Contact Lenses

Just like eyeglasses, a contact lens is a medical device used to help you see clearly. That means for it to work for you, it must be the correct prescription strength and the correct fit for your eye. It has to be used and maintained properly.

Unlike eyeglasses, however, a contact lens can cause serious damage to your eye if it is not the correct lens for you or if it is worn improperly.

Even if you can see clearly through them, ill-fitting contact lenses can cause dangerous microscopic changes in the delicate tissues of the front of your eye. For that reason, if you're interested in wearing contact lenses, it is imperative that you follow the directions of your eyecare provider. To ensure a properly fitted contact lens, your eyecare provider will measure your eyes and examine them under a high-powered microscope. Only then can the appropriate contact lens be chosen for you. You will be given personal training in how to insert, remove and care for your contact lenses.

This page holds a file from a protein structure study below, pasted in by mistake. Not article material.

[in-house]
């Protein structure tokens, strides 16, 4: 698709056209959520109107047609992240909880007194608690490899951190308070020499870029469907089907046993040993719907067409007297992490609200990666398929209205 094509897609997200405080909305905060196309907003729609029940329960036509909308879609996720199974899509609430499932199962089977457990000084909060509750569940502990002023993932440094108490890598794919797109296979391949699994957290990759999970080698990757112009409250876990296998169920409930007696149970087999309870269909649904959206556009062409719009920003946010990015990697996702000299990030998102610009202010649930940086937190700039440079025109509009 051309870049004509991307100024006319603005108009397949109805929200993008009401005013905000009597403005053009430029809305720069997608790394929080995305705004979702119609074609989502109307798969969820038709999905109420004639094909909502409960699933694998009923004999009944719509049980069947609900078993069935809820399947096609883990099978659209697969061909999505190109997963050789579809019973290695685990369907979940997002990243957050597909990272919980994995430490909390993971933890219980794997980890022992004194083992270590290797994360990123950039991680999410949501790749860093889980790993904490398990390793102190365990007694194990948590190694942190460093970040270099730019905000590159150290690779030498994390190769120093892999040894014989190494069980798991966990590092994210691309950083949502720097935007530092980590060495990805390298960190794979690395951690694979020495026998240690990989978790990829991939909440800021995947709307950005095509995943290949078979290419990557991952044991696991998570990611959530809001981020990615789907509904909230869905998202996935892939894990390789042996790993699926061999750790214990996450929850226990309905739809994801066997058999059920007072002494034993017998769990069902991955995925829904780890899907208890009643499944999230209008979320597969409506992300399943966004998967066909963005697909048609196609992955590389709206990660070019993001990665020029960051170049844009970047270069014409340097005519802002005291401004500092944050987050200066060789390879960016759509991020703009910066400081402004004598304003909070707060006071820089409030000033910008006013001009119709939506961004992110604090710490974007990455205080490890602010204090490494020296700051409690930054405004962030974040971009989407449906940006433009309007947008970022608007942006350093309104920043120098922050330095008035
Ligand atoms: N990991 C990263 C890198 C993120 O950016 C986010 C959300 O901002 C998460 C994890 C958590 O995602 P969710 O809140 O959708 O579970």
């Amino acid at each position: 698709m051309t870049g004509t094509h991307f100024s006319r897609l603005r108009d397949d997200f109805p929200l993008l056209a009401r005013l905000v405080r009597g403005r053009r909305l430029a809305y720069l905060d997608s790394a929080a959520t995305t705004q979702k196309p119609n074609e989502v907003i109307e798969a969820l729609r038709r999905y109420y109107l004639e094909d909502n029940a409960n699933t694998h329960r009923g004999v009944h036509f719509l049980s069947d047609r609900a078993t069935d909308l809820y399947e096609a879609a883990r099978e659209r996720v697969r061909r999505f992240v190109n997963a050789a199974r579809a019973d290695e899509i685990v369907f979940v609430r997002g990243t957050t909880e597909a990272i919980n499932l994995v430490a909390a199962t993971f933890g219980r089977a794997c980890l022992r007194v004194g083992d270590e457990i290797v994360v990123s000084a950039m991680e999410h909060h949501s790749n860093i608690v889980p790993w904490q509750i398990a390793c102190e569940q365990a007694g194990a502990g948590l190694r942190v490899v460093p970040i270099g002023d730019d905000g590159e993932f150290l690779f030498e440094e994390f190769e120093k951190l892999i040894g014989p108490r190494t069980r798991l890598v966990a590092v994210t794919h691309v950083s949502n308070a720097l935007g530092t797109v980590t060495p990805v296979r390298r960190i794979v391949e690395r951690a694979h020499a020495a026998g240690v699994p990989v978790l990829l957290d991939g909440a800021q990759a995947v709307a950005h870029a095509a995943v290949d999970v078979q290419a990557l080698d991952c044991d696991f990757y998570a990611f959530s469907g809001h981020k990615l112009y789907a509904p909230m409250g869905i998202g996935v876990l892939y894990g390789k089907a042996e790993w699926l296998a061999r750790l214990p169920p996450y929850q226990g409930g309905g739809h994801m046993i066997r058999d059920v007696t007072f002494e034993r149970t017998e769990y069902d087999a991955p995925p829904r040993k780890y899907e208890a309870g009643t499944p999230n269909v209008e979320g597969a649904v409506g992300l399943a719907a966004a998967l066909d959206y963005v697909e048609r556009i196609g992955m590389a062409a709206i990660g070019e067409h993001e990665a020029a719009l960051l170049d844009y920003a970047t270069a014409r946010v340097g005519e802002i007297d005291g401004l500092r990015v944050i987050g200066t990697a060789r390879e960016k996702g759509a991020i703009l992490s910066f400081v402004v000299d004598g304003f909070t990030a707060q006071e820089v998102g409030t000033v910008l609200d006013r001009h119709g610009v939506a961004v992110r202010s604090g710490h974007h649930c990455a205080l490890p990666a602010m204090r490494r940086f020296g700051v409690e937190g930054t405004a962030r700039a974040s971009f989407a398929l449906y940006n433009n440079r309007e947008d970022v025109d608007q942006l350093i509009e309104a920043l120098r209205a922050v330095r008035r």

A follow-up visit will allow your doctor to recheck the performance of the lenses and the health of your eyes. But remember, contact lenses are prescription items that require careful, professional fitting and proper maintenance throughout the period you are using them.

After these careful steps, you can anticipate healthy eyes and good vision with contact lens use.

As a regular part of preventive health care, be sure to see your eye doctor for regular check-ups.

The information on this page was compiled by Cynthia Kenneally, MD. This material provides general information only. It should not be used in place of the advice, instructions, or treatment given by your doctor or other health care professional.